Citheronia regalis naturalized in Australia.  We are tagging this as a mystery.

 

Subject:  Feather Horned Beetle
Date: 03/29/2021
Time: 10:39 PM EDT
Geographic location of the bug:  Toowoomba QLD 4350
Your letter to the bugman:  Hi,
I found this little guy on a friend’s driveway after returning from a walk this morning. He intrigued me,so I gently collected him in a jar and brought him home. Firstly we did a ‘photo shoot’, then I released him into my garden, then with the help of my daughter who I was telling about the bug over the phone, we dug up some information on this amazing insect, hence leading me to your website.
Thought you might like to see him, seeing they aren’t overly common.
How you want your letter signed:  Cindy

Feather Horned Beetle

Dear Cindy,
Thank you so much for submitting your awesome images of a Feather Horned Beetle to What’s That Bug?  We love posting beautiful images of amazing insects from around the world and we love educating the curious public about those “bugs”.  Daniel has been on hiatus for quite some time, and he is really excited to return to posting regularly to WTB?

Feather Horned Beetle

Good afternoon,
A delight to receive your reply.
I am excited to contact you again, as we have just returned from a long walk and in a suburb not far from home, we had to go under a tree overhanging the footpath. There was lots of bugs flying around it, then my daughter exclaims rather excitedly… ‘Mum, they’re your bugs, your eyelash bugs’. I was very excited and stood watching many flitting about.
The other coincidental thing is that last night my daughter was sitting quietly on the lounge, then all of a sudden she sprang off in fright whilst trying to get something off her neck. Thankfully she didn’t swat at it, as it was an eyelash bug that must have got caught in her very long curly red hair when we brought the washing in just prior.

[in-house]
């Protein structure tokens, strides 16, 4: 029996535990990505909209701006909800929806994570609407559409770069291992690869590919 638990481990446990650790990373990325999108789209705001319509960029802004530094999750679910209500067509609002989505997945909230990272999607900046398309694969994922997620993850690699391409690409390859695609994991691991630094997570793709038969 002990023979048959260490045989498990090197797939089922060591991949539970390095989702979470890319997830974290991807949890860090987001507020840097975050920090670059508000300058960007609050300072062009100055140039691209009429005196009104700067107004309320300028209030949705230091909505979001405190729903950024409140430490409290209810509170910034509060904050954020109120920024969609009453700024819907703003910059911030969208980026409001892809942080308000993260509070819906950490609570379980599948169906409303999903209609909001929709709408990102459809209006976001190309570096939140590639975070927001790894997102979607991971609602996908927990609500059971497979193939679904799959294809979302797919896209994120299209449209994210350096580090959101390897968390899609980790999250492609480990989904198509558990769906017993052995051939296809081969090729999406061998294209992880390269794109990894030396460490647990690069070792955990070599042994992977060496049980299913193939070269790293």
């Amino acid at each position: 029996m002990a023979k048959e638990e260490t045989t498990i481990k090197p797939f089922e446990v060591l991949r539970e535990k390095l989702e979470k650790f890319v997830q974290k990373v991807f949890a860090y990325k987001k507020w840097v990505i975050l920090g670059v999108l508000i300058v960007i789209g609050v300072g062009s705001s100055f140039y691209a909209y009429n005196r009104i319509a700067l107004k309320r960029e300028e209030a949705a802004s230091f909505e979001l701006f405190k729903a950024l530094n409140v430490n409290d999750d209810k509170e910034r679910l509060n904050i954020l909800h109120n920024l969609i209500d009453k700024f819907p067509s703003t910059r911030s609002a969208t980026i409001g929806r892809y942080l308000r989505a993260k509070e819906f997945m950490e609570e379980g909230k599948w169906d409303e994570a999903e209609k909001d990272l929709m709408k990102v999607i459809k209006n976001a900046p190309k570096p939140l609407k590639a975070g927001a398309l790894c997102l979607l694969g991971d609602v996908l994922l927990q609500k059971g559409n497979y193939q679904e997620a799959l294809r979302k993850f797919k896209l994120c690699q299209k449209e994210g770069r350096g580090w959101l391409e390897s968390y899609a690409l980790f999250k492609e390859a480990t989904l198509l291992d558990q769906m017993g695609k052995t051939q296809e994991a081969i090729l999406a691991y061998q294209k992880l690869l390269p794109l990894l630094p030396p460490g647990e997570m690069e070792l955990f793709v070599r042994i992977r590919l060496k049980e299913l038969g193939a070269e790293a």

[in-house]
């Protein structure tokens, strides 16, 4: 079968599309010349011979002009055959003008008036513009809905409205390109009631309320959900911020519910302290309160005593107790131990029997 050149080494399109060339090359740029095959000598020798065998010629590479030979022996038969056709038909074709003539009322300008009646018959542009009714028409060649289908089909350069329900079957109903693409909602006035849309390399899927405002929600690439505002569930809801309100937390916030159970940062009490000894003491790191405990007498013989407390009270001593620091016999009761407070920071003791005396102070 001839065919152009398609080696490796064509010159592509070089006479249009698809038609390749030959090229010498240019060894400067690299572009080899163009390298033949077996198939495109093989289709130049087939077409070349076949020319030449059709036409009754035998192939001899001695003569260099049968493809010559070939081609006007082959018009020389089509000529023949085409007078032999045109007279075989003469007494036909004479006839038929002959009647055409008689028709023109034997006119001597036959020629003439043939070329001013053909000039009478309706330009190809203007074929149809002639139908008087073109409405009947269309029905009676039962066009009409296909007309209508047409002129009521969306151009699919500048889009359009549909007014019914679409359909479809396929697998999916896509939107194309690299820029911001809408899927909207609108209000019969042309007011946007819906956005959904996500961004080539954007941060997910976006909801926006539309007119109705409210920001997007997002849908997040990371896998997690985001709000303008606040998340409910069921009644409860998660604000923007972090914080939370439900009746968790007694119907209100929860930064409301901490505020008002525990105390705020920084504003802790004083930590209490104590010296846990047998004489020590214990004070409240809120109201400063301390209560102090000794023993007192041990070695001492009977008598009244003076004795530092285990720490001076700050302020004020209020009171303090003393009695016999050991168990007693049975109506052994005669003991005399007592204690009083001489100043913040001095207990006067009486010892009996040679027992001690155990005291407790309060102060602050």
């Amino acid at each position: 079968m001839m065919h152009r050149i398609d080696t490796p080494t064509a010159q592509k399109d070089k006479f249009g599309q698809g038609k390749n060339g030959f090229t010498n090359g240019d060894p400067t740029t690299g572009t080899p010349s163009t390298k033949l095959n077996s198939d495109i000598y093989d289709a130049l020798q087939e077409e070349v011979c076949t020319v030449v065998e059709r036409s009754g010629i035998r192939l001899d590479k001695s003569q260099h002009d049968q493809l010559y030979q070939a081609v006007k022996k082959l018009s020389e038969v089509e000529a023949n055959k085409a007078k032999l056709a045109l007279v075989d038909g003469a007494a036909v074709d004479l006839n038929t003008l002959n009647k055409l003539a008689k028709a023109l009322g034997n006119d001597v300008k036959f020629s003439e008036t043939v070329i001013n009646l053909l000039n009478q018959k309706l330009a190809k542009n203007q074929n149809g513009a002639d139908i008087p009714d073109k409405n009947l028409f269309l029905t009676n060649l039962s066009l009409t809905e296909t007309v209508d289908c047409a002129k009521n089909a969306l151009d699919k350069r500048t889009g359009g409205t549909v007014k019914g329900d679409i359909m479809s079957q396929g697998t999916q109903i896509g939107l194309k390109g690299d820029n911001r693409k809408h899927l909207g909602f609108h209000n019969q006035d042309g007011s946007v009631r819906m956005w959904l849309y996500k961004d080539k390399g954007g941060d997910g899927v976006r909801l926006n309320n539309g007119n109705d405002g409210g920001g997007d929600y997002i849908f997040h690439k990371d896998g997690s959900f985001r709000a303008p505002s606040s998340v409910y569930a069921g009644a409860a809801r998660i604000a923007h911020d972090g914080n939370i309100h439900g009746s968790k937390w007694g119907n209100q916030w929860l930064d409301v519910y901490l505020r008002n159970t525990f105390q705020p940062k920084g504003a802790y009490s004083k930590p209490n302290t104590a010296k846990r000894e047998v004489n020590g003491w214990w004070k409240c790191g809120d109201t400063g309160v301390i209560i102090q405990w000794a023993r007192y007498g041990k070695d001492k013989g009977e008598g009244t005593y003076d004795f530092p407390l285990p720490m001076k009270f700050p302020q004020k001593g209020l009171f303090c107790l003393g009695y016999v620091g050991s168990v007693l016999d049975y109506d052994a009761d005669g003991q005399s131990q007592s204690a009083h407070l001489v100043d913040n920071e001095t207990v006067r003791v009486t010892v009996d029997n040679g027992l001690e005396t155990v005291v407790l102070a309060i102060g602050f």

It is obviously the season for these beautiful wonders of nature as they seem abundant in Toowoomba.
Thanks for your time.
Cindy Ryan

Subject:  Orange and black bug
Date: 03/31/2021
Time: 03:29 AM EDT
Geographic location of the bug:  Queensland Australia
Your letter to the bugman:  Hello do you know what’s this is?
How you want your letter signed:  Holly

Giant Scale Insect

Dear Holly,
This is the first real insect identification request that Daniel the Bugman has answered since last July when a personal matter added to the cumulative impact of the pandemic and caused Daniel to disconnect from the curious public.  We truly hope this is a sign that Daniel will return to daily What’s That Bug? postings.
This is a Giant Scale Insect in the genus
Monophlebulus, and you may verify its identity on Project Noah. According to the Atlas of Living Australia:  “A slow moving wingless Hemiptera that feeds on plant sap. This Genus is found in Australia and South East Asia and is know to feed on Eucalyptus and Callistemon among other species. Some are colourful, beneath their white, waxy fluffy coating – including bright orange and blue. Some are as large as 25mm and even as adults they look rather like insect larvae. The females are wingless. Like some other mealybugs members of this Genus are occassionally tended by ants.”